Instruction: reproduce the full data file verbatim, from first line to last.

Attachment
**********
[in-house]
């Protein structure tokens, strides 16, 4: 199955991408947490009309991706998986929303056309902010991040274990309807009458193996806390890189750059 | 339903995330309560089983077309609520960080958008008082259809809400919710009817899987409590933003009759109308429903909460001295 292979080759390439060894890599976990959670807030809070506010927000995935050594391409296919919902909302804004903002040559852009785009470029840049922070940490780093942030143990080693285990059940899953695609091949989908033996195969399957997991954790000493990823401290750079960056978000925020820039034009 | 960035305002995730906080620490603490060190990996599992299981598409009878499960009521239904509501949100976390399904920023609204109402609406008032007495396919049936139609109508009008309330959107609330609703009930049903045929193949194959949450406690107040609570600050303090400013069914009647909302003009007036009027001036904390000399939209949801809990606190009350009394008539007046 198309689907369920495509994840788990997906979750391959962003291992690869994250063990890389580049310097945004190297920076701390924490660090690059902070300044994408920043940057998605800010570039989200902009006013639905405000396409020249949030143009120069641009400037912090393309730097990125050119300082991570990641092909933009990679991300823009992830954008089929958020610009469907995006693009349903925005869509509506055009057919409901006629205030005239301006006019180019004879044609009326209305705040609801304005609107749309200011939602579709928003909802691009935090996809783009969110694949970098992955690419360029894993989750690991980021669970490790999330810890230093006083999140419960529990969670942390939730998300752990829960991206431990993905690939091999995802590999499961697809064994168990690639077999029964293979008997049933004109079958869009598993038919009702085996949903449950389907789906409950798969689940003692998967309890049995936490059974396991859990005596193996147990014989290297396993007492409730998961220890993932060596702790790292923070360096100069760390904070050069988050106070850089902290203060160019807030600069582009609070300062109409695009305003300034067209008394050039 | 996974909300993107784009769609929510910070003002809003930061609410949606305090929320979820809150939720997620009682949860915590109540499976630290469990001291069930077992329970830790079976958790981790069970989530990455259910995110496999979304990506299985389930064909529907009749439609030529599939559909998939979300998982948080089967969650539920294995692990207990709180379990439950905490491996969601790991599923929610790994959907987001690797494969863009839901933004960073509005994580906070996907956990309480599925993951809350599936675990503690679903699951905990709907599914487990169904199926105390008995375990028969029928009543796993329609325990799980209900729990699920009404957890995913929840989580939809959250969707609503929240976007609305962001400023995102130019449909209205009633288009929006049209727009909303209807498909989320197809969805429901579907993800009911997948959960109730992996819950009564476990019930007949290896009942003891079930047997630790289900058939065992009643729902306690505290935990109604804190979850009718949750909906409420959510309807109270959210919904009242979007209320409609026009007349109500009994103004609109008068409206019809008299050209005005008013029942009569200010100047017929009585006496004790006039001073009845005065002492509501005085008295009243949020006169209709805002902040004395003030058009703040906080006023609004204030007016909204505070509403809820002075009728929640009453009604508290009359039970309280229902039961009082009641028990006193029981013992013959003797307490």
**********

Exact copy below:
[in-house]
């Protein structure tokens, strides 16, 4: 199955991408947490009309991706998986929303056309902010991040274990309807009458193996806390890189750059 | 339903995330309560089983077309609520960080958008008082259809809400919710009817899987409590933003009759109308429903909460001295 292979080759390439060894890599976990959670807030809070506010927000995935050594391409296919919902909302804004903002040559852009785009470029840049922070940490780093942030143990080693285990059940899953695609091949989908033996195969399957997991954790000493990823401290750079960056978000925020820039034009 | 960035305002995730906080620490603490060190990996599992299981598409009878499960009521239904509501949100976390399904920023609204109402609406008032007495396919049936139609109508009008309330959107609330609703009930049903045929193949194959949450406690107040609570600050303090400013069914009647909302003009007036009027001036904390000399939209949801809990606190009350009394008539007046 198309689907369920495509994840788990997906979750391959962003291992690869994250063990890389580049310097945004190297920076701390924490660090690059902070300044994408920043940057998605800010570039989200902009006013639905405000396409020249949030143009120069641009400037912090393309730097990125050119300082991570990641092909933009990679991300823009992830954008089929958020610009469907995006693009349903925005869509509506055009057919409901006629205030005239301006006019180019004879044609009326209305705040609801304005609107749309200011939602579709928003909802691009935090996809783009969110694949970098992955690419360029894993989750690991980021669970490790999330810890230093006083999140419960529990969670942390939730998300752990829960991206431990993905690939091999995802590999499961697809064994168990690639077999029964293979008997049933004109079958869009598993038919009702085996949903449950389907789906409950798969689940003692998967309890049995936490059974396991859990005596193996147990014989290297396993007492409730998961220890993932060596702790790292923070360096100069760390904070050069988050106070850089902290203060160019807030600069582009609070300062109409695009305003300034067209008394050039 | 996974909300993107784009769609929510910070003002809003930061609410949606305090929320979820809150939720997620009682949860915590109540499976630290469990001291069930077992329970830790079976958790981790069970989530990455259910995110496999979304990506299985389930064909529907009749439609030529599939559909998939979300998982948080089967969650539920294995692990207990709180379990439950905490491996969601790991599923929610790994959907987001690797494969863009839901933004960073509005994580906070996907956990309480599925993951809350599936675990503690679903699951905990709907599914487990169904199926105390008995375990028969029928009543796993329609325990799980209900729990699920009404957890995913929840989580939809959250969707609503929240976007609305962001400023995102130019449909209205009633288009929006049209727009909303209807498909989320197809969805429901579907993800009911997948959960109730992996819950009564476990019930007949290896009942003891079930047997630790289900058939065992009643729902306690505290935990109604804190979850009718949750909906409420959510309807109270959210919904009242979007209320409609026009007349109500009994103004609109008068409206019809008299050209005005008013029942009569200010100047017929009585006496004790006039001073009845005065002492509501005085008295009243949020006169209709805002902040004395003030058009703040906080006023609004204030007016909204505070509403809820002075009728929640009453009604508290009359039970309280229902039961009082009641028990006193029981013992013959003797307490």